I thought long and hard about this one. I have a coat in mothballs that needs to be finished (Butterick 6385) for starters. Secondly, my body is changing as a result of my recent athletic endeavours. Did I really want to put the time, effort and money into a winter coat I might not get much wear out of? Not really, was the answer. Then I noticed that linen was a potential recommended fabric for the By Hand London Rumana coat, which was this month’s #sewmystyle2018 featured pattern. I happened to have a 4yd length of mid-blue linen/canvas that I had been wondering what to do with, it being a little too stiff for the original trousers I had in mind. Hmmm. And there it was. An experimental spring coat in linen/canvas.
The Rumana Coat
The Rumana coat is named after a lovely contestant from The Great British Sewing Bee (bring it back! bring it back!) and is a classic, fully-lined coat with princess seams, welt pockets, two-piece sleeves and a nicely proportioned collar/lapel. It’s a full-length affair and I kept the length and made a size 14/18 (I am 5’6″ but wearing fairly high wedges in the photos for reference). I would say that the sizing is spot on and that if you intend to wear your coat with any sort of chunky clothing, you may want to size up a little. It is a teeny bit snug in the middle and I’ve seen a few people mention the same thing. I think that’s somewhat intentional as some of the styling pics show no fastenings, but I will need to lose just a few more pounds before I can add buttons without strain! 🙂
My main change next time would be to size down around the shoulders and add a full bust adjustment. The shoulders were originally quite wide and I have some excess material around the upper chest area. I think the above measures would fix those issues.
Two important facts
So, let me start by telling you two important things about the Rumana coat. Firstly, this is a very nice coat. You will see many beautiful versions around the internet from fellow #sewmystyle2018 sewists and it does seem to be universally flattering. However, you’ll also see something else mentioned by the majority of us, which is that the instructions are somewhat lacking for anyone who hasn’t made a coat before (i.e. me). If you have, you may well find them sufficient, but I found it very hard to understand what was going on in a few major sections and resorted to other online help to get through it, as well as help from the #sewmystyle Facebook community page. My main warning is: this is not a set of instructions for beginners. BHL started posting a sewalong right as were finishing off our coats and this may change things – I just wish they’d managed to post it a little earlier, before the deadline. These things do take a while to prepare though, I suppose.
I usually get a little wordy and technical with my posts, because I find those kinds of posts really helpful from other people. But there was so much in this construction that I guessed or pieced together that I don’t want to mislead any other beginner coat-makers, so I’m not going to get too technical today and, to be honest, I didn’t take too many pics in the second half of construction. Instead, I’ll try and highlight tricky parts and give you the sources I used.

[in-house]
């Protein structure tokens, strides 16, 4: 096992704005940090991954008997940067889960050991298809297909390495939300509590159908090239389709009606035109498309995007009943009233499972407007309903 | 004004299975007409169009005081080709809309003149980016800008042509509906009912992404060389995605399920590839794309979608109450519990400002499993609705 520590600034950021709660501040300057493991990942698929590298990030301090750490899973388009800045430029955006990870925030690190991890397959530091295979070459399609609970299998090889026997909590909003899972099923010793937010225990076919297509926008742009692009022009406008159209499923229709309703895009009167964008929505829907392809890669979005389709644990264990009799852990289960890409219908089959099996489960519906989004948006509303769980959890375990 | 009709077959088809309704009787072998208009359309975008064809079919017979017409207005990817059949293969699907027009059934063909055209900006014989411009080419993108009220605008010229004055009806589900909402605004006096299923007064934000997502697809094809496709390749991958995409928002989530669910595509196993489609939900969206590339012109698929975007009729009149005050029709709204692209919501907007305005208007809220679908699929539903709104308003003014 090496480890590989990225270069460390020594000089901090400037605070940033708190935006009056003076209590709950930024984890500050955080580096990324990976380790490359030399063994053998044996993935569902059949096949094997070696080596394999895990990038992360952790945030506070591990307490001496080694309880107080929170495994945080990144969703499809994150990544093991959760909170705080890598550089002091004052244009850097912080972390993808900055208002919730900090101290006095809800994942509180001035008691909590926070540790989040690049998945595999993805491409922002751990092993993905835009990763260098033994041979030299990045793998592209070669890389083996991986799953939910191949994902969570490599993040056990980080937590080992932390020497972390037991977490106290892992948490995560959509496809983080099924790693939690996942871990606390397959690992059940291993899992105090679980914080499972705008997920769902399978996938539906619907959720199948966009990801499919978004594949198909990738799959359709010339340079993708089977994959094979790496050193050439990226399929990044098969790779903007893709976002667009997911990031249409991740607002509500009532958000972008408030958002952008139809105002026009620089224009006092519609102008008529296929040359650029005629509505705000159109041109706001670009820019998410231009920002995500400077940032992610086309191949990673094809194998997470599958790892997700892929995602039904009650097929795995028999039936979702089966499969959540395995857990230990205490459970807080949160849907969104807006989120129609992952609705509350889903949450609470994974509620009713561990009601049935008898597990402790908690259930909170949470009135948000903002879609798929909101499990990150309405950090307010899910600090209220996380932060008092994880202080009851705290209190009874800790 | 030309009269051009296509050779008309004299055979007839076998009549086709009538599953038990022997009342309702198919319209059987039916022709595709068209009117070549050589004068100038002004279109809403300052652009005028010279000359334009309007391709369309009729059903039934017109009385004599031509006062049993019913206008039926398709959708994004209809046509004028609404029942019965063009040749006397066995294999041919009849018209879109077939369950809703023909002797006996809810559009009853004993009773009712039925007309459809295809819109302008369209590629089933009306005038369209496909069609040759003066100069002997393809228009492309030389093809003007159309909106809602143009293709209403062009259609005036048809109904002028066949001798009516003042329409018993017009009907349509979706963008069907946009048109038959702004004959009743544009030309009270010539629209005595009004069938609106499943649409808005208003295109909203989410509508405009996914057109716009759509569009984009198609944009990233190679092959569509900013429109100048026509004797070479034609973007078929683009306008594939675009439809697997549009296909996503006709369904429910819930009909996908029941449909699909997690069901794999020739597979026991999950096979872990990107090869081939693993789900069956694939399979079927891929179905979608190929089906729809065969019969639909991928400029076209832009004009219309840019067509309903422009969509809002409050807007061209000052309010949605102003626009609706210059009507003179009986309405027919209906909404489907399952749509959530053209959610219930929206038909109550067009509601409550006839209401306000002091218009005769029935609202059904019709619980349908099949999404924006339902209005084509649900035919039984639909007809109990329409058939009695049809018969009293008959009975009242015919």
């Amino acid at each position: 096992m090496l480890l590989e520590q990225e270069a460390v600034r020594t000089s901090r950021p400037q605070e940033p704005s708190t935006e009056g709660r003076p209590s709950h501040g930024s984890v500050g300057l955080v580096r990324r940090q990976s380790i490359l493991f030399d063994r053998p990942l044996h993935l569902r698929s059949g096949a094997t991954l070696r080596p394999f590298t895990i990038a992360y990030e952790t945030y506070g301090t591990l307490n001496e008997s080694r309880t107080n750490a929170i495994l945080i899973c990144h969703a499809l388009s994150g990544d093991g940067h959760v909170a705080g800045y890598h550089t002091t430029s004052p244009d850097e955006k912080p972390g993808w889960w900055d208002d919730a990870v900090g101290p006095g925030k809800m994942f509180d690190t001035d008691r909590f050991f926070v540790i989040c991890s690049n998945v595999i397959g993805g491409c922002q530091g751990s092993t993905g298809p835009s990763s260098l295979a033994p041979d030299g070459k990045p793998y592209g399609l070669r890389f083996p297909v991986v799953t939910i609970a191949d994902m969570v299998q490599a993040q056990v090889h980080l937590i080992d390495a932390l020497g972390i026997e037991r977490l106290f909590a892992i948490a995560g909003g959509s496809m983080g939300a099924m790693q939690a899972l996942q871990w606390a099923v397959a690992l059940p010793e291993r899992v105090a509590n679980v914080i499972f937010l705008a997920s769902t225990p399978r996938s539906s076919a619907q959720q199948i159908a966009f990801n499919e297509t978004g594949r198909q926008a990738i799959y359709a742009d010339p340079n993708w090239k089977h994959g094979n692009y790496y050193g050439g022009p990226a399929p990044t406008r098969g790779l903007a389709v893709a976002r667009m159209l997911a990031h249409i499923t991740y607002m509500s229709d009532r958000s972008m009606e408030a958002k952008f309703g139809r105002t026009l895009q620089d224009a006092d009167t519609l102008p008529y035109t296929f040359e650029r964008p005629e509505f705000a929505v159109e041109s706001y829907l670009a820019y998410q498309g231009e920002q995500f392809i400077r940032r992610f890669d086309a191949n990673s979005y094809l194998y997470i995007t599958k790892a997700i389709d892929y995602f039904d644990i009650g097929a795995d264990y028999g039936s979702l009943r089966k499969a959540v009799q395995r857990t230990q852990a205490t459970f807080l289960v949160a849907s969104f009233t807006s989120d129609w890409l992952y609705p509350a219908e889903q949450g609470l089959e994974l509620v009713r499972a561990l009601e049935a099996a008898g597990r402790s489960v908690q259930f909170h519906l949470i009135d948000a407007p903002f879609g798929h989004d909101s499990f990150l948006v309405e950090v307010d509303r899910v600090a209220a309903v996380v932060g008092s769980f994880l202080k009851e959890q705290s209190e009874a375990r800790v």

Sticking it out
Let’s begin at the beginning. Man, the pdf sticking for this project is rough. And I quite like pdfing. If you don’t, I wouldn’t even bother trying – download the copyshop version and hand over a few more dollars or pounds to get that sucker printed. Believe me, you won’t regret it: there were over 100 pages I think and that was before the myriad cutting of fabric, lining and interfacing this coat involved. Whew. It took me a good few days to get it done with an hour here and there, but in the end, I managed it.
Then there was the fabric cutting, the interfacing and finally the project! I mean, to be fair, you would expect this with a formal coat, but it was still very time-consuming. I don’t know the exact composition of my shell fabric because I bought it from our local fabric consignment store here, but it was nice and stable to work with. The one thing that concerned me was the creasing – I’ve never really been into that creased linen look. But, you know, it’s really not bothering me at all in the end. You can see it a little in the pics and I think it’s sort of charming. For lining, I used some $1/yard rayon I bought yonks ago in an LA Finch Fabrics sale. I knew it would come in useful! I’m doing pretty well with the stash-busting so far this year.
I should mention that the notches are quite annoying – in quite a few places when I was notching all the sizes looked the same and I couldn’t tell which notch was my size. If you traced the pattern off it’s probably not an issue, but I cut it out from the pdf and it was an issue as I ended up making some incorrect marks. In addition, I wasn’t sure where to put some of the interfacing pieces on the shell – so my coat doesn’t have some of them. Perhaps I missed the direction on a diagram, but I really wasn’t sure when and where to apply them.